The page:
Some waste sites may be allowed to temporarily exceed their permitted storage tonnages in the event that movements of material are disrupted by a ‘no-deal’ Brexit, Environment Secretary Michael Gove has said.
This was among the details set out by Mr Gove outlining the planning that the Department for Environment, Food and Rural Affairs (Defra) is undertaking ahead of the possible scenario of the UK failing to reach agreement with the EU over an exit deal.
In a letter to Lord Teverson, chair of the European Union Energy and Environment Sub-Committee, dated 15 January and published yesterday (29 January), Mr Gove revealed that Environment Agency staff are engaging with operators to identify where issues, including stockpiling may arise.
Particular focus is on the south east of England, which is expected to be hardest hit if waste exports to the European Union are interrupted at Dover, the letter has suggested.
Mr Gove wrote: “The Environment Agency is ready to respond to requests from industry for additional storage of waste and will process any such requests as promptly as it can. In the event of a no deal scenario causing stockpiling, the Environment Agency is able to issue an ‘enforcement position’ to allow waste sites to go over the permitted levels on a temporary case-by-case basis.”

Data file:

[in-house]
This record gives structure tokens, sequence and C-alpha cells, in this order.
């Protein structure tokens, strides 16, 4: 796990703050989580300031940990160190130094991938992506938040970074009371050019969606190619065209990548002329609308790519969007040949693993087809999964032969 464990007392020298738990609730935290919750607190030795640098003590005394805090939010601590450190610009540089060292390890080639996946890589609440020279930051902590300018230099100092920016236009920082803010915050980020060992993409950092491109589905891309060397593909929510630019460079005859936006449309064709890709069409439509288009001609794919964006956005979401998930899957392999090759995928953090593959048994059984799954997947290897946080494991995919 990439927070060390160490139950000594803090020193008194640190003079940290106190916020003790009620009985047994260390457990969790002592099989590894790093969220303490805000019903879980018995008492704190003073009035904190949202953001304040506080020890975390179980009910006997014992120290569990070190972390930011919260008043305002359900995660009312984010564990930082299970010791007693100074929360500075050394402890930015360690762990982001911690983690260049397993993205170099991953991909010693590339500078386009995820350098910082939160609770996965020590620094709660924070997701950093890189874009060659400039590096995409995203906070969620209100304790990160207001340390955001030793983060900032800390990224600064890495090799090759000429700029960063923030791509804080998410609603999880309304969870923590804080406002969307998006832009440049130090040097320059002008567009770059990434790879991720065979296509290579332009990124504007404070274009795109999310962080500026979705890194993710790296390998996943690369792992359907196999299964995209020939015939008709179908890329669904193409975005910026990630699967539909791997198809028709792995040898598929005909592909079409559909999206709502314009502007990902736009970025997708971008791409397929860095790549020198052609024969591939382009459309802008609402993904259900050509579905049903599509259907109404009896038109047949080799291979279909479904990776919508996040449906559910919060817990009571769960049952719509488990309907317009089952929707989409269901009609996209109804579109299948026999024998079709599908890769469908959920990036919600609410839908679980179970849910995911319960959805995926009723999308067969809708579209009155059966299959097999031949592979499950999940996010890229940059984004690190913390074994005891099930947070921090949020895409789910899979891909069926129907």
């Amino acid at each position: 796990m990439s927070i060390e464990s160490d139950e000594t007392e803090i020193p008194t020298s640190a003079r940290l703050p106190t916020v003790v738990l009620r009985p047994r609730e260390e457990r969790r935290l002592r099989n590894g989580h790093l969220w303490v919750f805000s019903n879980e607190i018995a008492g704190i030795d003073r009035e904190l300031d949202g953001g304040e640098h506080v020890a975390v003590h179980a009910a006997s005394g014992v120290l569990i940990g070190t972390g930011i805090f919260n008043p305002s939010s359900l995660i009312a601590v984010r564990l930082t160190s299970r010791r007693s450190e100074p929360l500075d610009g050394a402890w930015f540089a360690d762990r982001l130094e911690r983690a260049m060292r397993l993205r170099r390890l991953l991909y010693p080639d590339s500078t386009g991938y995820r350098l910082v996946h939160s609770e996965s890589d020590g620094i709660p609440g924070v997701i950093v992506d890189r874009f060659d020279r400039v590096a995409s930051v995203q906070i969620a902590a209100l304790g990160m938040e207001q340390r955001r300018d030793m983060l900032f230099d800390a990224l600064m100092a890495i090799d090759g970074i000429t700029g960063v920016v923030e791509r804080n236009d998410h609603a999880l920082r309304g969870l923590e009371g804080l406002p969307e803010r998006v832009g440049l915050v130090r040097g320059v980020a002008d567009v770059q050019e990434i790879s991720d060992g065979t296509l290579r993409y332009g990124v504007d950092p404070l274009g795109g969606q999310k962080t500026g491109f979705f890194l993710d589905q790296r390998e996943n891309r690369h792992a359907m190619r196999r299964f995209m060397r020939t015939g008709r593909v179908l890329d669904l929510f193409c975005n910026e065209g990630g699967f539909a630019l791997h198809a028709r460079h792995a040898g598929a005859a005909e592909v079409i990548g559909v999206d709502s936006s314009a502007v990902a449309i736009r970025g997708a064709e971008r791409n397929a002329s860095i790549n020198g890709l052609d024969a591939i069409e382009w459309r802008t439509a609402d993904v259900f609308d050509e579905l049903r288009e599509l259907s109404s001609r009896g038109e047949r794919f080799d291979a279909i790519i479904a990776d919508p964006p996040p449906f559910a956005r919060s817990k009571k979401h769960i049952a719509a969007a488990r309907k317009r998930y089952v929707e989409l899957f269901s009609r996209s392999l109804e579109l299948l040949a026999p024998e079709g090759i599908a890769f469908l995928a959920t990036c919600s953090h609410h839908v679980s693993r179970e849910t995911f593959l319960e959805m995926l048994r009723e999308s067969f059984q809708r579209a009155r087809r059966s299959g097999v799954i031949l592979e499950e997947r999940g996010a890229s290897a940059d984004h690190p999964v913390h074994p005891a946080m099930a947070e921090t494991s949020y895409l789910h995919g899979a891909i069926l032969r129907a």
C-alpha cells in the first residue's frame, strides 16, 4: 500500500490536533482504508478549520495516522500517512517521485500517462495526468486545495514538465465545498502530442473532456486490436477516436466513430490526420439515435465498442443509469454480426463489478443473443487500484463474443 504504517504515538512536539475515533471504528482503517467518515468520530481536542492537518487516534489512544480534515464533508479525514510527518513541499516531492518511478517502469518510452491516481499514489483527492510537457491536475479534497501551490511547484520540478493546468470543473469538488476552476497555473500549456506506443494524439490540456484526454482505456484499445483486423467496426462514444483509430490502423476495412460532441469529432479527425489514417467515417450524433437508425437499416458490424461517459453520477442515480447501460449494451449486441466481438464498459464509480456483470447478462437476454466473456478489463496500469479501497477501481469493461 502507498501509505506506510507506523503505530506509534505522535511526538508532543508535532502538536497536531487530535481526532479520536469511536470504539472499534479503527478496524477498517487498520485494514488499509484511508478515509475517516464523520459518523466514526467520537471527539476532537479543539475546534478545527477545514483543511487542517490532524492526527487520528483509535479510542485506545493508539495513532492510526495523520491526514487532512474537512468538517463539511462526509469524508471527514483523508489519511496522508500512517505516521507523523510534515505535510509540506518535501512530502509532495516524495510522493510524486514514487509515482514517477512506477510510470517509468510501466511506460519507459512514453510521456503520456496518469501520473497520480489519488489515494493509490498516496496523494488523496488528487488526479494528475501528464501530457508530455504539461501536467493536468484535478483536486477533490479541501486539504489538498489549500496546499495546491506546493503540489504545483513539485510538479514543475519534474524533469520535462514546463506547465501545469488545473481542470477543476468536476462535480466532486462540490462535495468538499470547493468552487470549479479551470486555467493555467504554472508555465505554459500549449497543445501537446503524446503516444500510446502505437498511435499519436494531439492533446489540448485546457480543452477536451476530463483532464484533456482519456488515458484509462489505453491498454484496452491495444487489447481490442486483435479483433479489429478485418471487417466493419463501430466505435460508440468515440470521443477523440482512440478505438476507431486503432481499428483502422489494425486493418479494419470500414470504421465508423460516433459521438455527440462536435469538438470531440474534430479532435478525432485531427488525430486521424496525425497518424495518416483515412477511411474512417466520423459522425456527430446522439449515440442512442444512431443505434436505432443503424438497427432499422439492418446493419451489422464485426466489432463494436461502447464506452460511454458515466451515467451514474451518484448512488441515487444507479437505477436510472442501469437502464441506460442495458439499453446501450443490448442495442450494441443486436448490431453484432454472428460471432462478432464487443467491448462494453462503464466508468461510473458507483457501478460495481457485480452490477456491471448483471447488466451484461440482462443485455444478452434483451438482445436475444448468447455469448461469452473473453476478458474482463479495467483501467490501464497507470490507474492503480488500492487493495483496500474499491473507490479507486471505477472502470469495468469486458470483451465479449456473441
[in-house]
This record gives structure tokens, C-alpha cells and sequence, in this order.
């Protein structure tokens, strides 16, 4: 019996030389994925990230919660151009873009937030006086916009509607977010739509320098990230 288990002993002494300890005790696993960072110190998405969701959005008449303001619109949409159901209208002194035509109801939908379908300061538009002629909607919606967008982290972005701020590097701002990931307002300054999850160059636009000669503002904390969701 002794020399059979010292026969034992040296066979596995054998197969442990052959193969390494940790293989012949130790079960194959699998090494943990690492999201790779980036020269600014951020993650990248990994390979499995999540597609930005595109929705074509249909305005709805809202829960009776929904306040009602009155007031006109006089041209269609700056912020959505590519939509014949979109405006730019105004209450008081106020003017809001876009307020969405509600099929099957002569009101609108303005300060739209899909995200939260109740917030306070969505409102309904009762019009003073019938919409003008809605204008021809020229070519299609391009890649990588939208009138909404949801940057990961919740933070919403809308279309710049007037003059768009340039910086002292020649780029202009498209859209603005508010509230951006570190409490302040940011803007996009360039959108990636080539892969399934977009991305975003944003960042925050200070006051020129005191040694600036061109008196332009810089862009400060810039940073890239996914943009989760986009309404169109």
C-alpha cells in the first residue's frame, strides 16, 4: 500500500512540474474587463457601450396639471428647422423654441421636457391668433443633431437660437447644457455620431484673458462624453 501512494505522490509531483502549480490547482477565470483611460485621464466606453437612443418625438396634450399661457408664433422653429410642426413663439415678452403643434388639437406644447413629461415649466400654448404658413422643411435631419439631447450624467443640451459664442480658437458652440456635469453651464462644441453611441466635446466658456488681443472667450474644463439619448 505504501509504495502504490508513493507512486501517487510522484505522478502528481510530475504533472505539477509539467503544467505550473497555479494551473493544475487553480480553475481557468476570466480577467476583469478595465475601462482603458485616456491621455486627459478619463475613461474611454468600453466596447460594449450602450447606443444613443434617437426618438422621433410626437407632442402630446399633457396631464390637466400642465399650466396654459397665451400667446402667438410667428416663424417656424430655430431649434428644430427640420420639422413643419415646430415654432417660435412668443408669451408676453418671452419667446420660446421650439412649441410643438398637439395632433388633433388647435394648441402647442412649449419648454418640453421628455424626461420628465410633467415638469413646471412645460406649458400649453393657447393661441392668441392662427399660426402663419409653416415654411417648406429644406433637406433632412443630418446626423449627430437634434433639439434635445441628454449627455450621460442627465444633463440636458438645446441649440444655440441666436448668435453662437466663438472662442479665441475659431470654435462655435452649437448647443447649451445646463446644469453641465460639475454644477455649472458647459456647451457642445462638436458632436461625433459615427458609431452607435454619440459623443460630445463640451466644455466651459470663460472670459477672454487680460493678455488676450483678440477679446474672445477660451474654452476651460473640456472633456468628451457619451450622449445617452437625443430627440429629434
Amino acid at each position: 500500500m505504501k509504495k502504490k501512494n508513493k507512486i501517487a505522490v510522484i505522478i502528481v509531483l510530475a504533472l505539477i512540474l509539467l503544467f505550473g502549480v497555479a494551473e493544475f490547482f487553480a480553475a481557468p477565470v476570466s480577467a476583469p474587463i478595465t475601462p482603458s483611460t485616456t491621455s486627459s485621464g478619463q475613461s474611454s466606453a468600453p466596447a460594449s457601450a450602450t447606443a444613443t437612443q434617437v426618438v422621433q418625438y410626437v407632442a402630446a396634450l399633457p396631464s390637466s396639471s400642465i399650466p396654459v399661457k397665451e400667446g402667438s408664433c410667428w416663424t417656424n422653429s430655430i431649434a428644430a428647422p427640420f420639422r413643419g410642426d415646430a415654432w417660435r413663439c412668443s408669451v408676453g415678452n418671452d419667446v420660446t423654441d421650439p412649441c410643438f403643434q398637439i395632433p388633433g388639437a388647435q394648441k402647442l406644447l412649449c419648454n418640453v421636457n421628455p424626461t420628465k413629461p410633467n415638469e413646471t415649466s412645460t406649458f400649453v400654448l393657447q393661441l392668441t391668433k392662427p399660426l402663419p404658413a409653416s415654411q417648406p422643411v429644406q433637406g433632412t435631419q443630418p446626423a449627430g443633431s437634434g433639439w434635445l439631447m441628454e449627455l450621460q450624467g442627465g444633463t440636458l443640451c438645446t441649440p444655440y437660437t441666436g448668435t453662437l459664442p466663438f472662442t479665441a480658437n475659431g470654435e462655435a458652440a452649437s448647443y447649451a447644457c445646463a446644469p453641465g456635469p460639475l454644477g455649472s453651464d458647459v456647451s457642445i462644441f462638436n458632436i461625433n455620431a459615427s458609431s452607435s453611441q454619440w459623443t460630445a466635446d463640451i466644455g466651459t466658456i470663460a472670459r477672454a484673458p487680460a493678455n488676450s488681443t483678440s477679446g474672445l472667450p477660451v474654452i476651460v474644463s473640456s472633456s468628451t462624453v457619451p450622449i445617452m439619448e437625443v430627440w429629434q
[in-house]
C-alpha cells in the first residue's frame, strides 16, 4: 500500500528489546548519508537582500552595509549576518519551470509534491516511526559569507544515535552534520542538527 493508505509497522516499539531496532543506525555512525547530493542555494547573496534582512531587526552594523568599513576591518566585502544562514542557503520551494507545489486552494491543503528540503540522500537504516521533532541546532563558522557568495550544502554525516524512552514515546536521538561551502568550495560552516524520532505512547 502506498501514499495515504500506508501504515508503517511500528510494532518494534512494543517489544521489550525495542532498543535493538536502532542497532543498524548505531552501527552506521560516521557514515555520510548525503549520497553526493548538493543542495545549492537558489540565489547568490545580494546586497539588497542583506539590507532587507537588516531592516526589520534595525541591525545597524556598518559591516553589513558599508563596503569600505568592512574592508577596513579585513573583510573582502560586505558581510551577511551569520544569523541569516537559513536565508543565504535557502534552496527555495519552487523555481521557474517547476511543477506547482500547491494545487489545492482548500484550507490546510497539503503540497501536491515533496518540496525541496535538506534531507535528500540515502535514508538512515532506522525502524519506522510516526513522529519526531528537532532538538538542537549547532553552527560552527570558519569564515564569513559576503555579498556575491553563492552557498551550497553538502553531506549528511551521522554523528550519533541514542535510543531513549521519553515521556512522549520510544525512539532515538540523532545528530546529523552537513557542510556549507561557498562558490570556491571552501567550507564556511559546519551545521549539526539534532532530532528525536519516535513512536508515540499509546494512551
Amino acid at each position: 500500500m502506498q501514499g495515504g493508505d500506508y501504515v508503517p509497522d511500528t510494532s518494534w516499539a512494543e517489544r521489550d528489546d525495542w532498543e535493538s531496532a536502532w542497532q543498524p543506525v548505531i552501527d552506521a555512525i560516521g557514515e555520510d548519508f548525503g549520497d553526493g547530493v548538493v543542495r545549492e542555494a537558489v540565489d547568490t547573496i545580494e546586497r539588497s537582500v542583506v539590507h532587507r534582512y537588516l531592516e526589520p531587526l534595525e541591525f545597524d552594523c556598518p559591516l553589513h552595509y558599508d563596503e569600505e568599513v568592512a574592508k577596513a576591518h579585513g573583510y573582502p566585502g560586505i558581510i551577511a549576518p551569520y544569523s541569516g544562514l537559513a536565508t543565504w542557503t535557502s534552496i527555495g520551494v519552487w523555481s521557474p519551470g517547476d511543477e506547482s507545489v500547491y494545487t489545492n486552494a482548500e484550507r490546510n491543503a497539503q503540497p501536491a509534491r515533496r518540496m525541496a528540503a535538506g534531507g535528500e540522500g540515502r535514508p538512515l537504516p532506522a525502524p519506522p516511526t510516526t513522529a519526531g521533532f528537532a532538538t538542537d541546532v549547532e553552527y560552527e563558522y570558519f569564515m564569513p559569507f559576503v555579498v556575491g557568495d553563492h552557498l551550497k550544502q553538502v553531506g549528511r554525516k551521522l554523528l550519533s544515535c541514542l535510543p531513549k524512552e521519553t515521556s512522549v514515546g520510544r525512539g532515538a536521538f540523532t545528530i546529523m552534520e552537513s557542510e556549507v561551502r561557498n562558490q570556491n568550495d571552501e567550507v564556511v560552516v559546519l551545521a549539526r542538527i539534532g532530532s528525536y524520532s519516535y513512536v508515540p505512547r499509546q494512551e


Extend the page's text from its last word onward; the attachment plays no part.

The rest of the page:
According to the letter, UK regulators have made “substantial progress” in agreeing with EU counterparts that shipments of notified waste which had previously received consent can, in a no deal scenario, continue to be shipped with no requirement for a new application by UK exporters.
Mr Gove explained that regulators have agreed that 77% of notifications to export waste from England to the EU can be rolled-over. This represents 92% of the tonnage of proposed waste from England to the 27 EU member states. Eight member states are yet to agree.
The Environment Secretary said officials are confident that it will be possible to obtain re-approval for the remaining shipments before 29 March 2019.
The Environment Agency has identified that by far the largest single waste stream destined for export to EU countries is refuse derived fuel (RDF), for processing in European waste plants, the letter states.
In the last year, the UK exported around 3.6 million tonnes of RDF to the EU and around 15% of this went via the port of Dover, it adds.
The latest comments from the Environment Secretary follow concerns raised by the industry over exports of waste in the event that the UK leaves the EU without a deal on March 29.
General concerns over exports have included securing TFS notifications, customs checks, and the general traffic congestion caused by delays at ports (see letsrecycle.com story).
Industry sources have warned that delays in the supply chain could lead to issues with storage, stockpiling, and some of this material is likely to be diverted to landfill.